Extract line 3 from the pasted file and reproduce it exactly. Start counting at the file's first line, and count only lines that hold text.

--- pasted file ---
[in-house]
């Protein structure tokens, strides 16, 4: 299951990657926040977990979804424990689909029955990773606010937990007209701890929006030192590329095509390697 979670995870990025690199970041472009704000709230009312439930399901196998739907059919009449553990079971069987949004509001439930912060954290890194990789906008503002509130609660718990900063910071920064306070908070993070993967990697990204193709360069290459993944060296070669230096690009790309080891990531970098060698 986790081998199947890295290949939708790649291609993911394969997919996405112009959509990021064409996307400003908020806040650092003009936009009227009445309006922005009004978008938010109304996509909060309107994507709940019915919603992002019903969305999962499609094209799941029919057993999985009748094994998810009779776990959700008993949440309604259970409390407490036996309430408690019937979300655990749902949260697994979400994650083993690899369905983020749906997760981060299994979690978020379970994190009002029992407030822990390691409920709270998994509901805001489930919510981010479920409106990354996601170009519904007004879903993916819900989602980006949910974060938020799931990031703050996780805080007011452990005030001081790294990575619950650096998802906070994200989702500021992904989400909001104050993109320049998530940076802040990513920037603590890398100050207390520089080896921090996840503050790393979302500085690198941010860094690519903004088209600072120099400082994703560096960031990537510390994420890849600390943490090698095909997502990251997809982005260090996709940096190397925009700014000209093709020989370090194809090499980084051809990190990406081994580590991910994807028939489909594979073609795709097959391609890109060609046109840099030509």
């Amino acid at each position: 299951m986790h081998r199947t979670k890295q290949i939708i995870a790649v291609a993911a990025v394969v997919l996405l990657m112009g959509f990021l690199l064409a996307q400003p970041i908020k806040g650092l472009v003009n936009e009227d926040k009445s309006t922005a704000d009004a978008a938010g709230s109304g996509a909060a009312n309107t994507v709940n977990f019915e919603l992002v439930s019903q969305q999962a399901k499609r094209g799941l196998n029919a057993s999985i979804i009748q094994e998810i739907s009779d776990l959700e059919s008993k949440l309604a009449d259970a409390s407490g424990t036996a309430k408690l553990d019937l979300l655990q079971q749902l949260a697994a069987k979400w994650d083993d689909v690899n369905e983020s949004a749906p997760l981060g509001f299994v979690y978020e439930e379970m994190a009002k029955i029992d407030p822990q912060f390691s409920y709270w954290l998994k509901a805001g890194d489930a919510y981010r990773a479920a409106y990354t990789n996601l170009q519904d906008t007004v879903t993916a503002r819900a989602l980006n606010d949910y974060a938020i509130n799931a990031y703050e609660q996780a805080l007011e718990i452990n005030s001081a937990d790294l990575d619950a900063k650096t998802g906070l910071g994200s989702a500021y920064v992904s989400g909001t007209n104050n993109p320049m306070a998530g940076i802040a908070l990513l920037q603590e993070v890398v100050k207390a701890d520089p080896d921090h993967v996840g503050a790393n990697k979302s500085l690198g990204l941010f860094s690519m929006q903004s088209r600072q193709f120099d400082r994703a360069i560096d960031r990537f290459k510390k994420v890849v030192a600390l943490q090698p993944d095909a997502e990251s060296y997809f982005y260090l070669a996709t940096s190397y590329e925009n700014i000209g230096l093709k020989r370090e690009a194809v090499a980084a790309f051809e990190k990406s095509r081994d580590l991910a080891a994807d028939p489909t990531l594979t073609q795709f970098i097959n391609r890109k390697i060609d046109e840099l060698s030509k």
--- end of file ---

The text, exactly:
């Amino acid at each position: 299951m986790h081998r199947t979670k890295q290949i939708i995870a790649v291609a993911a990025v394969v997919l996405l990657m112009g959509f990021l690199l064409a996307q400003p970041i908020k806040g650092l472009v003009n936009e009227d926040k009445s309006t922005a704000d009004a978008a938010g709230s109304g996509a909060a009312n309107t994507v709940n977990f019915e919603l992002v439930s019903q969305q999962a399901k499609r094209g799941l196998n029919a057993s999985i979804i009748q094994e998810i739907s009779d776990l959700e059919s008993k949440l309604a009449d259970a409390s407490g424990t036996a309430k408690l553990d019937l979300l655990q079971q749902l949260a697994a069987k979400w994650d083993d689909v690899n369905e983020s949004a749906p997760l981060g509001f299994v979690y978020e439930e379970m994190a009002k029955i029992d407030p822990q912060f390691s409920y709270w954290l998994k509901a805001g890194d489930a919510y981010r990773a479920a409106y990354t990789n996601l170009q519904d906008t007004v879903t993916a503002r819900a989602l980006n606010d949910y974060a938020i509130n799931a990031y703050e609660q996780a805080l007011e718990i452990n005030s001081a937990d790294l990575d619950a900063k650096t998802g906070l910071g994200s989702a500021y920064v992904s989400g909001t007209n104050n993109p320049m306070a998530g940076i802040a908070l990513l920037q603590e993070v890398v100050k207390a701890d520089p080896d921090h993967v996840g503050a790393n990697k979302s500085l690198g990204l941010f860094s690519m929006q903004s088209r600072q193709f120099d400082r994703a360069i560096d960031r990537f290459k510390k994420v890849v030192a600390l943490q090698p993944d095909a997502e990251s060296y997809f982005y260090l070669a996709t940096s190397y590329e925009n700014i000209g230096l093709k020989r370090e690009a194809v090499a980084a790309f051809e990190k990406s095509r081994d580590l991910a080891a994807d028939p489909t990531l594979t073609q795709f970098i097959n391609r890109k390697i060609d046109e840099l060698s030509k």